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Sweet Water

Soft morning light is just beginning to glow along the tops of the lush palm and mahogany trees in the distance. A goat and a pair of chickens ruffle through a small pile of dried maize husks and vegetable peels swept into a corner of the yard. Thick white smoke rolls out from beneath a corrugated metal roof and through gaps in a perimeter fence made of the same material. Komlan and his wife are already working hard to prepare the day’s inventory.

A deep amber liquid crackles into an instantaneous crescendo as it’s poured into a large battered metal bowl atop a wood fire. Komlan tells us about his business as his wife tosses tofu-like cubes in their signature flavoring. The couple is making soy cakes called soja, which they serve with thinly sliced bell pepper and top with crushed stewed tomatoes.


“We make between 25 and 30 pounds of soja every day to sell at schools and along the roadside," he says, pointing to a clear plastic bucket overflowing with the spongy cakes. “We work every day but Sunday. That’s when we go to church.”


Unlike many chefs who prefer to keep top-performing recipes behind locked doors, Komlan was quick to identify what makes his cakes so unique. While he takes great pride in his particular combination of spices and cooking style, he says it’s the water he uses that makes the biggest difference. His secret ingredient, as it were, is the water collected from the Vapor Ministries Center.


Despite having his own well just feet from the main cooking area, Komlan travels a few miles to the center by motorbike to fetch what he and most of the locals refer to as sweet water.”


“The water here is salty,” he said through an infectious smile. “It isn’t good for cakes because they will spoil very quickly. It is also not so good for drinking.”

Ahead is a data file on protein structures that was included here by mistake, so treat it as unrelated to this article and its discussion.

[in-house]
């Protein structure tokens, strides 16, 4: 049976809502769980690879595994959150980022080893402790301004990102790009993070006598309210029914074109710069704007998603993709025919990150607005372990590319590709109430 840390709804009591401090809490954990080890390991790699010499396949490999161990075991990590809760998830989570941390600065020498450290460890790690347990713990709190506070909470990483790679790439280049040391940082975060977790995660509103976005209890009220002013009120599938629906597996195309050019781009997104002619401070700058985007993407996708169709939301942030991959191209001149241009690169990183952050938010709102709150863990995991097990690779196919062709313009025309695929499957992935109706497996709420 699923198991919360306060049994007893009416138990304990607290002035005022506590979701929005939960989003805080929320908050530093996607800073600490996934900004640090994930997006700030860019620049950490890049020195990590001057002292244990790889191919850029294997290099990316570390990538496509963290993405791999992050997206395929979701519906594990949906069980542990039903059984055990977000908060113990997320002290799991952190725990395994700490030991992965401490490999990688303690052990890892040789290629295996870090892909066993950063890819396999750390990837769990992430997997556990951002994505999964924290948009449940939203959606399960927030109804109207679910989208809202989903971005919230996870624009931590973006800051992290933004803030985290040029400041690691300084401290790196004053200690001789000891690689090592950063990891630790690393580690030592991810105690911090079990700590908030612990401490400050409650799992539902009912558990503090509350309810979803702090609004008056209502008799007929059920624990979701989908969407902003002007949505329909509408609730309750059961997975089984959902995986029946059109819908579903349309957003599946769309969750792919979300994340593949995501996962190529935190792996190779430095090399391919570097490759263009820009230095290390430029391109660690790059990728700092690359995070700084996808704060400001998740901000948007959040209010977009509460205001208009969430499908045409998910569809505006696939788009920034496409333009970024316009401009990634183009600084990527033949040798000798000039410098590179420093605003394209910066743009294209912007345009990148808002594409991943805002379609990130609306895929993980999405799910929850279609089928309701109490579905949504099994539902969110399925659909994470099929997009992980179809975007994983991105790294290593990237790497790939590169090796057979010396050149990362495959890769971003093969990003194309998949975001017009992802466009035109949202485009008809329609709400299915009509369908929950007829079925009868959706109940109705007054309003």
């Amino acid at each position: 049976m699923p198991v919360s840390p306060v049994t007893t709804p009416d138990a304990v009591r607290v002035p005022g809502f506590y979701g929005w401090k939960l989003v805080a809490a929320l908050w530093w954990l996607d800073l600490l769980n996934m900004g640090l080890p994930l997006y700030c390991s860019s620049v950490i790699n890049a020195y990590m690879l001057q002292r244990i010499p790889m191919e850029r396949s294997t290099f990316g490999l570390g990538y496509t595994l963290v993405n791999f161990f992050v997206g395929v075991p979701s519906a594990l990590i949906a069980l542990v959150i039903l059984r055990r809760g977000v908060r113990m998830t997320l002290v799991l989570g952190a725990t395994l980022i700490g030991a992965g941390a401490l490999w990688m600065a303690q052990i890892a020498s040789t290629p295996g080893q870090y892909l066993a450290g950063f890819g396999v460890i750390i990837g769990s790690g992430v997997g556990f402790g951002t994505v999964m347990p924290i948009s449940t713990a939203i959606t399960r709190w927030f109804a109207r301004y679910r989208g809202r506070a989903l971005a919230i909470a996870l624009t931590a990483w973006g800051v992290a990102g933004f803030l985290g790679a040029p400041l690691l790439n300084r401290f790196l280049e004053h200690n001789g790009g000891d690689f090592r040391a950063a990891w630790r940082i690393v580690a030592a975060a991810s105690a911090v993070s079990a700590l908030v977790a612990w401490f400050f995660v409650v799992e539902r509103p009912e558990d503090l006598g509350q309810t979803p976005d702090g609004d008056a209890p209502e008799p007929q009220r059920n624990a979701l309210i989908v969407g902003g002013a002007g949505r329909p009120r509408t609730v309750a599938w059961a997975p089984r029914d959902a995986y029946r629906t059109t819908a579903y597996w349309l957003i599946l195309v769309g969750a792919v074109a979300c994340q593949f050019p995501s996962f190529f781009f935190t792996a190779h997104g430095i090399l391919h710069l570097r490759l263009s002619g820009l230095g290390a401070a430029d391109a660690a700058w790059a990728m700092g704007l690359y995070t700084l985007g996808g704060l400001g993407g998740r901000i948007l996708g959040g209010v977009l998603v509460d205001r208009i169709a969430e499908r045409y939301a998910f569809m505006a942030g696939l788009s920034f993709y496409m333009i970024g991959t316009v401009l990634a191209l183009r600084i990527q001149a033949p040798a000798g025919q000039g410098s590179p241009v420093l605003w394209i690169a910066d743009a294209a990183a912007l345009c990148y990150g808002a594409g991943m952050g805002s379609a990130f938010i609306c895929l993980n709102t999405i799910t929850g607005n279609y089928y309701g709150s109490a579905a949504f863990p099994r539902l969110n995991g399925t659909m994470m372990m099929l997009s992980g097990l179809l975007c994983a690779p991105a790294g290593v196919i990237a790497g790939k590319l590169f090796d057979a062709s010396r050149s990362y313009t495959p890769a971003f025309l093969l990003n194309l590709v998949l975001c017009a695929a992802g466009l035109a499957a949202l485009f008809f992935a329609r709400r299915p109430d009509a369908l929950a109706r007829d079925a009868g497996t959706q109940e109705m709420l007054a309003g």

Because of your generosity, water pumped at the Vapor Center is treated by a reverse osmosis filtration system that reduces saltiness and other contaminants that can cause health problems in traditional uncovered wells.


Komlan has been collecting water from the Vapor Ministries Center for three years, but his relationship with the ministry runs much longer and deeper. All seven of his children also participate in the discipleship league, and his family has benefited from food distribution and community outreach initiatives.


Economic stability is critical to overcoming cycles of poverty. Because of the ongoing support of our partners, Vapor Ministries provided more than 21,000 direct work opportunities in 2023 alone. However, countless other jobs are being supported and created through extended impact in the communities we serve. Hornsby Prayer and Equipping Hubs at our centers are giving thousands of individuals access to tools and educational materials on a weekly basis that were previously unavailable. And FREE clean water is enabling cooking, cleaning, and water delivery services to thrive.


Thanks to you, Komlan is providing delicious, affordable food to hundreds in his community. His is just one smiling face among thousands your love is reaching daily.


Thank You!


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